- The Washington Times - Friday, May 15, 2020

If American workers have to be out of work, furloughed, stuck at home, ordered to shutter businesses and put on the stimulus dollar and dime, all due to the coronavirus crisis — then so, too, should members of Congress: That’s the line of logic being pushed by the Tea Party Patriots.

And it’s good logic, too. Public servants shouldn’t be allowed special rights, above and beyond those of their employers — the taxpayers, the citizens, the private citizens of the United States.

Tea Party Patriots Action has launched a petition calling for a 20% pay cut — temporarily — for all federal workers, including members of Congress.

“It’s time for the DC politicians and bureaucrats to put their own skin in the game,” said TPP Action honorary chairman Jenny Beth Martin, in a statement. “If they insist on keeping most of America closed and crippling our economy, they should be willing to make sacrifices, too. There should be no special privileges for Washington in a national emergency.”

Quite right.

If America’s farmers, say, have to dump and destroy their own produce and products because the restaurants and shops they sell to are closed due to the government’s orders — then why should members of the federal government get to tisk-tisk from afar, while collecting full tax-paid salary? After all, these farmers, these shop owners, these restaurant workers are the ones padding the government’s pockets. If farmers’ sources of revenues have dried, and so on down the private sector service line of those doing business with farmers, then it’s only fair the government — which takes its share of money from these entities — should face a cut-back in collections.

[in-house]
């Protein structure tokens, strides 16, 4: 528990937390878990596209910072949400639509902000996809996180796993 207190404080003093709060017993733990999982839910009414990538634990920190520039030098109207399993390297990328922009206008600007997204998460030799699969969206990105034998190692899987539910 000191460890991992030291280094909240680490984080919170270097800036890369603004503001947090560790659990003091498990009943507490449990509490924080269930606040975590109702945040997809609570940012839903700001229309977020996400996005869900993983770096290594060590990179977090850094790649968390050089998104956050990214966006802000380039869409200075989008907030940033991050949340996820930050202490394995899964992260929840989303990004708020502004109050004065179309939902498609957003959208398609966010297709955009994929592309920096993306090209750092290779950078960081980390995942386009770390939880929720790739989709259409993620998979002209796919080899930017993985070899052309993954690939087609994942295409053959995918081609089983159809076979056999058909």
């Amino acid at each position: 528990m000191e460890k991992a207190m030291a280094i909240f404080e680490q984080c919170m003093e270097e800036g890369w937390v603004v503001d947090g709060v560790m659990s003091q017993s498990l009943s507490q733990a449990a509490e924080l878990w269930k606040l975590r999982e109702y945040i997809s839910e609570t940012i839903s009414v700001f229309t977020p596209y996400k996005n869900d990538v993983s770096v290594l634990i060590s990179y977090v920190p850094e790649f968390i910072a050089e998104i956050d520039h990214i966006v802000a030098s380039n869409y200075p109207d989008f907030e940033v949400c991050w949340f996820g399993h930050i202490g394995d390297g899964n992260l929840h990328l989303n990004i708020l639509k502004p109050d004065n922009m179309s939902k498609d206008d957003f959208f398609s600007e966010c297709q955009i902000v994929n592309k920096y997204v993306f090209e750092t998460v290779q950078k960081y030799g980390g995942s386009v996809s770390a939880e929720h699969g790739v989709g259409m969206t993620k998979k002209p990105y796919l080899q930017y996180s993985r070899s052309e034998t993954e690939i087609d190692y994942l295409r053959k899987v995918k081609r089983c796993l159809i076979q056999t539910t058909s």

It’s one thing for government to close up private sector shops due to a national emergency.

It’s another thing entirely for government to close up the private sector, dry up the private sector’s means of making money — and then turn around and demand, a la “let them eat cake”-like, full coughing up of tax dollars for public servant salaries.

These are hard times for Americans.

Tax-paid servants of the citizens need to share in these hard times personally. Not only is that fair, it’s clear messaging on who’s in charge — on who’s the boss of whom.

Plus, if tax-paid government officials suddenly see their salary levels drop by 20%, it might ignite some much-needed fires to reopen America for business.

“Changing federal salaries requires legislation,” the TPP Action petition states. “Therefore, TPP Action is sending a petition to President Trump urging him to announce his support for such legislation, and asking him to work with Congress to pass it. … If the DC politicians and bureaucrats were forced to live life the same way they now demand that American citizens live theirs, they wouldn’t demand those changes in the first place.”

That’s it, in a nutshell.

If public servants were now suffering the same as the private sector, there’s a very good chance the national economy would already be booming again — or at the least, on a path to rapid reopening.

• Cheryl Chumley can be reached at cchumley@washingtontimes.com or on Twitter, @ckchumley. Listen to her podcast “Bold and Blunt” by clicking HERE. And never miss her column; subscribe to her newsletter by clicking HERE.

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